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The Artist Within Exhibit Features the Creative Minds of Artists with Dementia

Day-class-Joan-Dolan-1024x666
-Painting by Joan Dolan
The Artist Within exhibit, featuring 51 artworks created by 43 different artists ages 60-101 opened at the Harborview Medical Center Cafeteria March 10, 2016 after garnering rave reviews at the Anne Focke Gallery during January and February. The thought provoking and profoundly original paintings are all created by people living with dementia. The exhibit, the first of its kind in the Northwest, is the brainchild of former Seattle International Children’s Festival director and founder of American Voices Lecture Series, Marilyn Raichle. The inspiration? Her mother, Jean, who forgot she couldn’t paint and began creating “amazing” works of art at Seattle’s innovative dementia day program, Elderwise. “My third act,” Raichle said quietly, referring to this project, her career, and the way her mother’s art transformed her view of Alzheimer’s, “is the best.”

orange meanie“Art is a way past the fear,” Raichle explained to me.”I showed these paintings to someone the other day and she said,’I had no idea! This turns everything I know about Alzheimer’s on it’s head!'”

Painting, “Orange Meanie” by Jean Raichle

What we know about Alzheimer’s and dementia can be scary:

  • Over 5 million people live with it and 1 in 9 will be diagnosed.
  • No medication cures, effectively slows, or manages disease progression.
  • Incidences of Dementia increased by 71% since 2000.
  • Support services are slow in developing and Dementia can be a disease of remarkably long duration.

Portrait of Paula by Hope Lawrence

Family incidence of Alzheimer’s and some Dementias can increase the risk of contracting the disease. Alzheimer’s runs in Marilyn’s family as she writes on her website: “I was raised in the shadow of Alzheimer’s with nearly everyone on my father’s side and many in mother’s developing the disease. We were taught that when Alzheimer’s arrived, it was like a death—actually worse than death. Our parents warned us, ‘Don’t sacrifice your lives for us. When our time comes, just walk away.’ And we all believed it.”

“And then Mom began to paint…” Raichle explains. Art and Alzheimer’s have one thing in common they’re transformational. They hold the power to transform identity and perception or to inspire. The bright cryptic art Marilyn’s mother produced, “opened my eyes to the fact that while her memory was fading, her spirit remained strong, inventive and engaging.” The artworks became Marilyn’s gateway to greater understanding and personal transformation. “I discovered how to slow down and, this sounds so Hallmark-y, but it tapped an ability to love that I didn’t know I had. It got me out of myself to listen and learn the value of real time.” Similarly, she’s hoping the The Artist Within exhibit helps to change the way society sees people living with dementia by inviting us to look anew and meet them as creative people with artistic voices; as artists.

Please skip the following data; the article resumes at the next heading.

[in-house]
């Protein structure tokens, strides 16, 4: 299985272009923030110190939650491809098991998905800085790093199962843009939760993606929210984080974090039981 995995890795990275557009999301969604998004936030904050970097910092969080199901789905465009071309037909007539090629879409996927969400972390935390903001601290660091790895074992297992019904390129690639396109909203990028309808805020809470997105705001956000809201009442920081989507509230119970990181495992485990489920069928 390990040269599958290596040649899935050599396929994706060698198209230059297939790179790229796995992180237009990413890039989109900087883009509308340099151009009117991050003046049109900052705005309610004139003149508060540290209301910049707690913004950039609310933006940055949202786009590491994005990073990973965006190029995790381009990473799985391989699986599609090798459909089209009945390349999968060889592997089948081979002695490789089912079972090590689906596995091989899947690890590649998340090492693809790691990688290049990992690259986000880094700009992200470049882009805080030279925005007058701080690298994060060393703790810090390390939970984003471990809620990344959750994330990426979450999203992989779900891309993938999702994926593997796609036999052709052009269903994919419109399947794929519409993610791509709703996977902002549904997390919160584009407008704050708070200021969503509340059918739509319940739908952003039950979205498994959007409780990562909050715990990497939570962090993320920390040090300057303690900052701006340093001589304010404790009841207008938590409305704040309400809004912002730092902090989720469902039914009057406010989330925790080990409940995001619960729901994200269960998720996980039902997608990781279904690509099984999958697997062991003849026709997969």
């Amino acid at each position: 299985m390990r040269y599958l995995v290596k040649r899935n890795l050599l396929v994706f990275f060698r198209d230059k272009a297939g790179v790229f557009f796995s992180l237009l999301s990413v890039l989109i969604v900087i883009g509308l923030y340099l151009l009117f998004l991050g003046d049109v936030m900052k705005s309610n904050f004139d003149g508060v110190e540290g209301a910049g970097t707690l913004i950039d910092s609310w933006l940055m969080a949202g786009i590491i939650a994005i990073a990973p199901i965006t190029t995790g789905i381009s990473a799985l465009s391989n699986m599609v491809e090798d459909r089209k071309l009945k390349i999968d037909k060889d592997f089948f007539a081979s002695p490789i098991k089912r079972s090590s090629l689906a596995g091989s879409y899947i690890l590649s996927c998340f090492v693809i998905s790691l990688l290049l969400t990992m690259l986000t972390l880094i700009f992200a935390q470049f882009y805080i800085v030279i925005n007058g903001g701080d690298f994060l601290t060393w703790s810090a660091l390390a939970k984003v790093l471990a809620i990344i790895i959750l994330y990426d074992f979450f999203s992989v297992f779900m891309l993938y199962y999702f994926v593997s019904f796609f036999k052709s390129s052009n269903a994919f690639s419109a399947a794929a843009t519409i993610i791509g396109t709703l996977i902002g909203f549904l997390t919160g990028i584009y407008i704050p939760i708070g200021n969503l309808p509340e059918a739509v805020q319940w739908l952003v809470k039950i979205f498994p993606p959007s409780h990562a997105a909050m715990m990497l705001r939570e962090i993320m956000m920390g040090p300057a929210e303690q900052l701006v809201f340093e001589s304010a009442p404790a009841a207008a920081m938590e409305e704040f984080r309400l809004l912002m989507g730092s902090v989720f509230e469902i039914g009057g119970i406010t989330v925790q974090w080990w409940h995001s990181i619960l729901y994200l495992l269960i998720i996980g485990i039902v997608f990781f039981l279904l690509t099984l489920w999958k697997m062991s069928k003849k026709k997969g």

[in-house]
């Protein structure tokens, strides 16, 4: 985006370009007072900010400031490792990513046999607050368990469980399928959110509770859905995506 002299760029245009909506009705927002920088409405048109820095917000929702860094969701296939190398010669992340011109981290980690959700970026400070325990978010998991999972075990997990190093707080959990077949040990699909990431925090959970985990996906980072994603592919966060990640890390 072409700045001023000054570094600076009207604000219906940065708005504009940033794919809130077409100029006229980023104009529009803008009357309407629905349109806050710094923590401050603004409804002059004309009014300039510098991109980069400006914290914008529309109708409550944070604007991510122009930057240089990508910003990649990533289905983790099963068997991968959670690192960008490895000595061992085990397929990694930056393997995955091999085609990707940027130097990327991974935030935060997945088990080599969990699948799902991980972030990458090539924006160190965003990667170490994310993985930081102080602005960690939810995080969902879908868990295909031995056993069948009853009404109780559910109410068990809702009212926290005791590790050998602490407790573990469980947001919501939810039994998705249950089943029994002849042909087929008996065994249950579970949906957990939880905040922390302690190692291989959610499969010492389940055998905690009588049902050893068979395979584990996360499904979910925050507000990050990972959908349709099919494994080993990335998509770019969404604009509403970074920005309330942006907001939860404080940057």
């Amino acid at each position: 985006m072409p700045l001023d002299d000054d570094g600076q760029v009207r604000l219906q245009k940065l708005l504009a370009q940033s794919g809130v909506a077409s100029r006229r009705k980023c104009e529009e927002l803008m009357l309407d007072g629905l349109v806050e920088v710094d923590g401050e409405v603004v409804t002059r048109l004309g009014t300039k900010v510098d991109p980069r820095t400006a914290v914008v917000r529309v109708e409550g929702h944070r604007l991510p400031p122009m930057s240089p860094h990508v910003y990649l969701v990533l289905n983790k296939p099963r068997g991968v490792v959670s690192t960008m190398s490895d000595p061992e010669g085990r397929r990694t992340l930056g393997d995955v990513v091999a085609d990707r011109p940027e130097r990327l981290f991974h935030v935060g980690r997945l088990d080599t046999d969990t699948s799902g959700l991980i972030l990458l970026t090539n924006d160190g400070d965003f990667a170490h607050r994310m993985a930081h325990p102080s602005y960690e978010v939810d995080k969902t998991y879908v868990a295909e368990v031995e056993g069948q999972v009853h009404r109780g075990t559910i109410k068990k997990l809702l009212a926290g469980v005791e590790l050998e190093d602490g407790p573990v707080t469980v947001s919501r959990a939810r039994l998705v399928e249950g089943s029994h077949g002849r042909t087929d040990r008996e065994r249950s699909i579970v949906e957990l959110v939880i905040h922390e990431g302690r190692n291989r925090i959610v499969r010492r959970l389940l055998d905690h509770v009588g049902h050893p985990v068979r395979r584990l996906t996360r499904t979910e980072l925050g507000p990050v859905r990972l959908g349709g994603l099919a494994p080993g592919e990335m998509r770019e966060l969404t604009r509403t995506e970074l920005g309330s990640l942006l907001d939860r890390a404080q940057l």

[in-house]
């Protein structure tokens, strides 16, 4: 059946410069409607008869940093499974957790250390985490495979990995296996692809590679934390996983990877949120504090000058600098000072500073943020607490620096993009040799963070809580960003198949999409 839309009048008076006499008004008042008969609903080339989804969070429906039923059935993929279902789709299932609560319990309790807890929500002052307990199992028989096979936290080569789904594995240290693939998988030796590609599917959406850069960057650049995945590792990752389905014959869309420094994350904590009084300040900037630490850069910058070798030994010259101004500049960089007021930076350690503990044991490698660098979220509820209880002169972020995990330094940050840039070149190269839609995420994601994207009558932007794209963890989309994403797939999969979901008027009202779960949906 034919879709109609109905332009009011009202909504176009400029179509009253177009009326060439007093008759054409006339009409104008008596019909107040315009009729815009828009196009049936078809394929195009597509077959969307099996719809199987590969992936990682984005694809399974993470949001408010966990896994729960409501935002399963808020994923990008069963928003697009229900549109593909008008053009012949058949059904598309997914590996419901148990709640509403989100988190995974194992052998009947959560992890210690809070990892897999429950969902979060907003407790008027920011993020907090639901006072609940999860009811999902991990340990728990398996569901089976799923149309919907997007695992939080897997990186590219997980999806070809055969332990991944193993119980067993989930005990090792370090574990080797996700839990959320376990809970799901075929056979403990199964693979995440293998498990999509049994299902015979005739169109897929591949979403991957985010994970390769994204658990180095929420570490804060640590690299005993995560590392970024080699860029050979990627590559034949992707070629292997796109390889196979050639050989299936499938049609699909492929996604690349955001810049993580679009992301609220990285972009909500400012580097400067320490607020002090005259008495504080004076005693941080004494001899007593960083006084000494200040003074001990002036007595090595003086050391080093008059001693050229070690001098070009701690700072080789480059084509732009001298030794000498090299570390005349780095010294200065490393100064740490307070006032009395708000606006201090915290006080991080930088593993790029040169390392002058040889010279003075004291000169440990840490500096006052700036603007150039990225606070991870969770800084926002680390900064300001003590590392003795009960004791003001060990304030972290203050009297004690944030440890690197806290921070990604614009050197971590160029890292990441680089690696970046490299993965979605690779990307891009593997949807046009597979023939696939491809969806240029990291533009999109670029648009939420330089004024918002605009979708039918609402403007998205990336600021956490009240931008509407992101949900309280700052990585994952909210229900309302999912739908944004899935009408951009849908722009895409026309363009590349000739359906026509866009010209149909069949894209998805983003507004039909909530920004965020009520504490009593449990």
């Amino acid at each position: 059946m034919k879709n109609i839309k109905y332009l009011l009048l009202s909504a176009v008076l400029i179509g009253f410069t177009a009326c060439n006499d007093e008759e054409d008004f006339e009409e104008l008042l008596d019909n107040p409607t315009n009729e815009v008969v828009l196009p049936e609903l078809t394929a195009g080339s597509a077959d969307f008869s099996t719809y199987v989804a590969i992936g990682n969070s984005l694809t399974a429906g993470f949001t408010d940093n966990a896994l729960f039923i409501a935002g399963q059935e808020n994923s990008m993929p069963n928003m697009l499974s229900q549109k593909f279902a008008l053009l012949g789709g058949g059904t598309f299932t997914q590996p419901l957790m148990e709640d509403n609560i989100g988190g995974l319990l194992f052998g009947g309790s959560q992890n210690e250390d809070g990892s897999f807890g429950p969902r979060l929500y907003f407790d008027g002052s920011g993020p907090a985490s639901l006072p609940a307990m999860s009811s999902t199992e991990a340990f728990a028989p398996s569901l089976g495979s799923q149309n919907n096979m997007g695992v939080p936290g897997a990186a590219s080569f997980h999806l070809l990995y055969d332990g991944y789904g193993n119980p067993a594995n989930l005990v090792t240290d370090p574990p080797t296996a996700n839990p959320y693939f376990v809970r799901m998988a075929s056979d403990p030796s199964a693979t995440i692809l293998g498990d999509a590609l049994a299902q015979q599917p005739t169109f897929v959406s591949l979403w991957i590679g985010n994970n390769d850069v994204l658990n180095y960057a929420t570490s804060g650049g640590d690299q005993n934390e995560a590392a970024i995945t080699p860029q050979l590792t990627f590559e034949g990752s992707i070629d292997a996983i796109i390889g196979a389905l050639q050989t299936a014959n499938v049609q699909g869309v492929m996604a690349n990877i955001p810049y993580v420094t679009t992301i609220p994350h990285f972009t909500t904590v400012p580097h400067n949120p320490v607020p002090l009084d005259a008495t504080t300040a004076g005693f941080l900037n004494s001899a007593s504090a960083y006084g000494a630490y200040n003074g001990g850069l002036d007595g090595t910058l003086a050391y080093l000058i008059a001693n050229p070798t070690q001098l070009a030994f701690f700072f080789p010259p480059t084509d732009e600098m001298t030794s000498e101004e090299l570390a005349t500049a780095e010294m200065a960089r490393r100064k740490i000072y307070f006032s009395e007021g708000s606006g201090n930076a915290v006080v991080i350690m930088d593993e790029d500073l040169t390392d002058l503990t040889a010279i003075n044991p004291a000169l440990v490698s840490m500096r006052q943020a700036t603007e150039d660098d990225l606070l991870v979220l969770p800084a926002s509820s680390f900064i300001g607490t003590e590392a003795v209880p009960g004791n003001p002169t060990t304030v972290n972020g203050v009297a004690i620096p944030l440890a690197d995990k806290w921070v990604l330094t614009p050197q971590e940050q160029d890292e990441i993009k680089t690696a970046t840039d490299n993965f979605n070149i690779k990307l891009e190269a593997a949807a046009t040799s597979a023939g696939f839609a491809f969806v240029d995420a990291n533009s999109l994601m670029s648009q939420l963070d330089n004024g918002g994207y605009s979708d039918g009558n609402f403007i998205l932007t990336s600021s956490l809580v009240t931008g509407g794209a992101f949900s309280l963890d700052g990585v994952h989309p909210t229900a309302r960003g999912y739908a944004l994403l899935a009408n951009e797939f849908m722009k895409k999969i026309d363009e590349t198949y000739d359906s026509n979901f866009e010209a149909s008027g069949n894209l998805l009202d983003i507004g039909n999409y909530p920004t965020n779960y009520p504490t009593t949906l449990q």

Jean Raichle

“My mother was distilled to her essence–a happy, sunny personality,” Marilyn recalled, “She walked around all day long with her hands in her pockets and she’d stop and tell people how beautiful they are. I got to take that journey with her.” Not everyone’s essence is sunny and perhaps not everyone with dementia is bared to their essence but something happens in all cases that we generally don’t yet understand. To the lay person it may look absent, confused or just puzzling. With skillful support and access to the universal language of music, art, or poetry though many are finding that a new space opens in the liberation of former identity. Sometimes it’s a spiritual and beautiful place. The artists featured in The Artist Within exhibit give us a glimpse of that vibrant inner space and the profound re-seeing of reality that artists have been sharing with humanity for centuries.

artist f stoneThe Artist Within is easily one of the most interesting and surprising projects in my framing career, writes Mainframe who framed and provided logistics for the exhibit. “The artwork is float mounted using Japanese paper hinges, acid free mats, UV conservation glazing and reclaimed Pine frames from Urban Ashes.” Every piece is treated for gallery display and will be returned to the artists. Painting at left by Frank Stone

The Artist Within exhibit is on view March 10-late May at Harborview Medical Center Cafeteria, 325 Ninth Avenue. Admission is free.

 

 

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